Emily Lakdawalla • Oct 13, 2008
DPS meeting: Saturday: Studying extrasolar planets with planetary spacecraft
I'll be writing quite a bit about the annual meeting of the Division of Planetary Sciences (DPS) of the American Astronomical Society this week; see this post for an introduction.
One of the first sessions at DPS was on results from the EPOXI mission, which is what they are calling the Deep Impact extended mission. There are two components to the extended mission: Deep Impact is on a long cruise toward a second cometary encounter, with Hartley 2 in 2010; but in the meantime, astronomers are using Deep Impact's defocused high-resolution imager to study known transiting exoplanets, and also to study Earth as though it were an exoplanet. What's a transiting exoplanet? It's a planet that orbits another star, which has been detected from Earth by the way it dims the light from its star as it crosses in front of the star on its orbit. In order for a planet to be detected this way, we have to be looking at the star system edge-on, so it's only possible for us to detect such exoplanets around the small fraction of stars whose planetary disks just happen to be oriented that way.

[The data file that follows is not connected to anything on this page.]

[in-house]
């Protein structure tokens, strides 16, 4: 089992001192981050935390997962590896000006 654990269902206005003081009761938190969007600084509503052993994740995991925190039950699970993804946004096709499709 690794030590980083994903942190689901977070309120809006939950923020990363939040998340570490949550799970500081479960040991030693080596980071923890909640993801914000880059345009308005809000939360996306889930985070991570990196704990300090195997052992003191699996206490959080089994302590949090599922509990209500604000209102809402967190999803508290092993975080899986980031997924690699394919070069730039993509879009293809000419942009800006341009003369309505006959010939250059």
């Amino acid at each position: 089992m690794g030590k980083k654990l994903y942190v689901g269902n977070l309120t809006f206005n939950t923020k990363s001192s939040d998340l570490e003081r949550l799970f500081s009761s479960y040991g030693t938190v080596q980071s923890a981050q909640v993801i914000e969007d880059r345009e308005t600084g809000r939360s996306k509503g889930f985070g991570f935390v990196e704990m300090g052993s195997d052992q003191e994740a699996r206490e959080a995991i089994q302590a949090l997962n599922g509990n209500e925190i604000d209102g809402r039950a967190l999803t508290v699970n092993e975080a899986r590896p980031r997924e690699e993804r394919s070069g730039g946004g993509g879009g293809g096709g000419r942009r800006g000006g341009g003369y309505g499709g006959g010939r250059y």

David Grinspoon presented the results of a similar experiment being performed by Venus Express. At Venus Express' distance from Earth, its highest-resolution VIRTIS instrument can't even resolve Earth -- it's always much smaller than one pixel -- which is actually a better analogue to future studies of extrasolar planets. If VIRTIS can't see Earth as a disk, it does get excellent data on Earth's spectrum, which is fun to study from a distance because of all of the different sources of variability: the spectrum changes as Earth rotates, bringing more continents or more oceans into view; it changes as weather patterns increase or decrease cloud cover and change their distribution; it changes with the seasons, as more or less ice covers the northern hemisphere (the southern hemisphere, having much less continent, shows much less seasonal ice cover variability); and so on. Again, the presentation didn't contain any real surprises; more than anything else it demonstrated that VIRTIS has captured a valuable, real-world data set that will be useful in developing models of what might be causing spectral variability on distant worlds that we will someday study with powerful telescopes.
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